Bible Study on the Prophet Elisha

A tale of two vessels

 

By I Gordon

 

Introduction

 

There are some great little stories in the life of Elisha. There really are. This study will focus on two of them. It is, you could say, be a tale of two vessels, for the two stories are connected as we shall see. And as we look at the two stories, we shall hopefully get some nice little glimpses into God’s work in our lives through the gift of His Holy Spirit. Well, that’s the plan anyway! The two stories that we will concern ourselves with today can be found in 2 Kings 2:19-22 and 2 Kings 4:1-7. Let’s have a look at the first text.

 

When towns go bad…

 

2 Kings 2:19-22 The men of the city said to Elisha, “Look, our lord, this town is well situated, as you can see, but the water is bad and the land is unproductive.” “Bring me a new bowl,” he said, “and put salt in it.” So they brought it to him. Then he went out to the spring and threw the salt into it, saying, “This is what the LORD says: ‘I have healed this water. Never again will it cause death or make the land unproductive. ’”And the water has remained wholesome to this day, according to the word Elisha had spoken.

 

So the story begins with Elisha relaxing in Jericho. Now Jericho (“place of fragrance”) as its name suggests, was a nice looking town. Even the men of the town are quick to point this out to Elisha for the first thing they say to him was “the situation of this city is pleasant, as my lord sees.” (NASB). Yep, everything looked very nice, very pleasant. The kind of place that you might want to holiday or retire in I would think! But… there is a ‘but’. ‘But’ the town folk said, “the water is bad and the land is unproductive”. Now that is a big ‘but’! Things are not what they seem down in Jericho. Appearances can be deceptive and if you scratched a little below the surface you would soon see that all is not well for the very springs of water that are meant to nourish and bring life to the town are polluted and bring the opposite. Not a good situation. To be more exact, the word that is translated ‘unproductive’ above is often translated ‘unfruitful’ in other translations and in the Hebrew, it contains the thought of ‘causes to miscarry’. In other words, it would look like there was going to be fruit. It would look like the land was going to produce a crop… but it would miscarry, turn bad, and once again the hopes of the town would be dashed.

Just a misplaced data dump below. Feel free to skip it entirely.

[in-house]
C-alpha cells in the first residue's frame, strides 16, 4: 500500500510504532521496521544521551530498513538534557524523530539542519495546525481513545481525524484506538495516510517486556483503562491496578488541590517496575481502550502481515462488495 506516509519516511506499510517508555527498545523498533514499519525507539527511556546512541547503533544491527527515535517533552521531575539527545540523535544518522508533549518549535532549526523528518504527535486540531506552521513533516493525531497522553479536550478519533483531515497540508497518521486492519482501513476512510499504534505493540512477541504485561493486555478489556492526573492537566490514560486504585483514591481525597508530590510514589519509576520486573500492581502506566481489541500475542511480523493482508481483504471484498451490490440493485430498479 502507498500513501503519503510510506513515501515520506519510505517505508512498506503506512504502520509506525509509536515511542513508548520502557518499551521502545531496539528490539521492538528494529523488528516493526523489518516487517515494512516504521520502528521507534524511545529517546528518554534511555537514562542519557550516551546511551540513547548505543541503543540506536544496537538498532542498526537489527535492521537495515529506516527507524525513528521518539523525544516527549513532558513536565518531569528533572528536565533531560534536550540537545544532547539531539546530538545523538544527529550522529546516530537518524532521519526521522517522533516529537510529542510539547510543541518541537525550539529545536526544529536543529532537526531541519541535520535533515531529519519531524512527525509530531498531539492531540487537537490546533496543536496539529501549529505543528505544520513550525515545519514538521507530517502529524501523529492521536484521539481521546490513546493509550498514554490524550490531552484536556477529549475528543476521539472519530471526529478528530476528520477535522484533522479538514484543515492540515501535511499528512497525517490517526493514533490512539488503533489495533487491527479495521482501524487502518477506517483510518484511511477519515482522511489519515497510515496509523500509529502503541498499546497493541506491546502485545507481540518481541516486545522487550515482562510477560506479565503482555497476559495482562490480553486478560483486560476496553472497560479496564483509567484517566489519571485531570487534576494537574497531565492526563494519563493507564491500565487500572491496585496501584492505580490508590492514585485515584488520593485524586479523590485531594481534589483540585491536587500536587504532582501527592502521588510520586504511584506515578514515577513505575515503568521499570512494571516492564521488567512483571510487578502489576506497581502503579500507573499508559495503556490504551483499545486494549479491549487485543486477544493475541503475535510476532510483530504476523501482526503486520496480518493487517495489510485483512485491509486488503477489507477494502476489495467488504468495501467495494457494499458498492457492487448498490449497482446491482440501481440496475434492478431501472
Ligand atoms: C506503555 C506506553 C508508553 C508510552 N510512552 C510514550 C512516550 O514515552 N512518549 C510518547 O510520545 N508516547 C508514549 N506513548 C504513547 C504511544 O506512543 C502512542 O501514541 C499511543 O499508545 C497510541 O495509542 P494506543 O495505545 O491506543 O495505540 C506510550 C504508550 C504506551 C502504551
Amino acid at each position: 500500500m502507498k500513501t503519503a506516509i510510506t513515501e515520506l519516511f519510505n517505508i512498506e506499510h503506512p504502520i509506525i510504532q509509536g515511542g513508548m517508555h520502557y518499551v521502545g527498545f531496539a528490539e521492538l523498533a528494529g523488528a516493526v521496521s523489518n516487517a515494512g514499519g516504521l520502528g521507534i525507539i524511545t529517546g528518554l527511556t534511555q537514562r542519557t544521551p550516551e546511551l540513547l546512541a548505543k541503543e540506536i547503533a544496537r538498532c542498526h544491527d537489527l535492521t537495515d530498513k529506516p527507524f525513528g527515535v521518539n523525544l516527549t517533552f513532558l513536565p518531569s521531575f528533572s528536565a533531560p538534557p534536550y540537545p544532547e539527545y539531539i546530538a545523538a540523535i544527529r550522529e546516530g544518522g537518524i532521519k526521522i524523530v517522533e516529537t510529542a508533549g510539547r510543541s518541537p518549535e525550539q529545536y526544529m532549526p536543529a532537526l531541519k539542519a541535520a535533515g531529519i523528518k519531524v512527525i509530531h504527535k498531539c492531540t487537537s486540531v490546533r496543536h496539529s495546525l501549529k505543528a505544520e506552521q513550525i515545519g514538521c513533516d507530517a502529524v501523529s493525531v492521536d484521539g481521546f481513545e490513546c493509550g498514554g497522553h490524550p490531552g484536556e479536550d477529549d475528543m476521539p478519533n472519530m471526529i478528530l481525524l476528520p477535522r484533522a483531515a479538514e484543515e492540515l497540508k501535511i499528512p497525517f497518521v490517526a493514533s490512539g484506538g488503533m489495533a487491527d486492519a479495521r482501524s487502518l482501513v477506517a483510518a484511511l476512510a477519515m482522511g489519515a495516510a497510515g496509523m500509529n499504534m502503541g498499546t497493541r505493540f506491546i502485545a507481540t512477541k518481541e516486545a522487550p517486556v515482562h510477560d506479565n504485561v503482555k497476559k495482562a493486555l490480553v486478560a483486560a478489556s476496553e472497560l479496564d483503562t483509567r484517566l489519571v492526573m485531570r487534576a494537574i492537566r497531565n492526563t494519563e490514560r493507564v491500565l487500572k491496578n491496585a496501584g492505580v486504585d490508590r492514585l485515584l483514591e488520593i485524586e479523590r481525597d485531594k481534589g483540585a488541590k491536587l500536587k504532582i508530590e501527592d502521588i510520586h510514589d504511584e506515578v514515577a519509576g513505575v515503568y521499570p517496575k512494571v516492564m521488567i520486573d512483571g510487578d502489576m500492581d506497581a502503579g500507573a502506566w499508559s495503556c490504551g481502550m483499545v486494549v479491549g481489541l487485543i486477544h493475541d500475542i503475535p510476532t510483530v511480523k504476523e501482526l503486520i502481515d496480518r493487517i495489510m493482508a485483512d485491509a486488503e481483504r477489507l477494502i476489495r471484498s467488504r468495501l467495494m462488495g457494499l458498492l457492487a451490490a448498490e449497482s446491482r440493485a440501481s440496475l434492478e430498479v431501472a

One strange solution…

 

Now we see that Elisha doesn’t hesitate. He knows exactly what has to be done. “Bring me a new bowl” he yells, “and put salt in it.”[1] A strange solution you may say but one that has some pretty impressive results for we read that “he went out to the spring and threw the salt into it, saying, “This is what the LORD says: ‘I have healed this water. Never again will it cause death or make the land unproductive.” And the water has remained wholesome to this day, according to the word Elisha had spoken.”

 

Ok, so what’s in it for me then aye?

 

Obviously I’m not here to give any gardening tips for unproductive soil. Probably because I don’t know any! But in this story we have a great little picture of humanity. You see, this city is representative of humanity as a whole. On the outside, things look quite nice, tranquil and pleasant. Inwardly, below the surface, it is a whole different story. All is not well with our planet. Instead of the presence of God within the life of His creation, we have been born with a nature that is proud, self dependant, jealous, coveting, lustful and greedy. It is self consumed, barren and unfruitful. And all of humanities attempts at producing something worthwhile, fruitful, and lasting end in the same situation that the city of Jericho did in the story presented before us – it miscarries and the results are bad.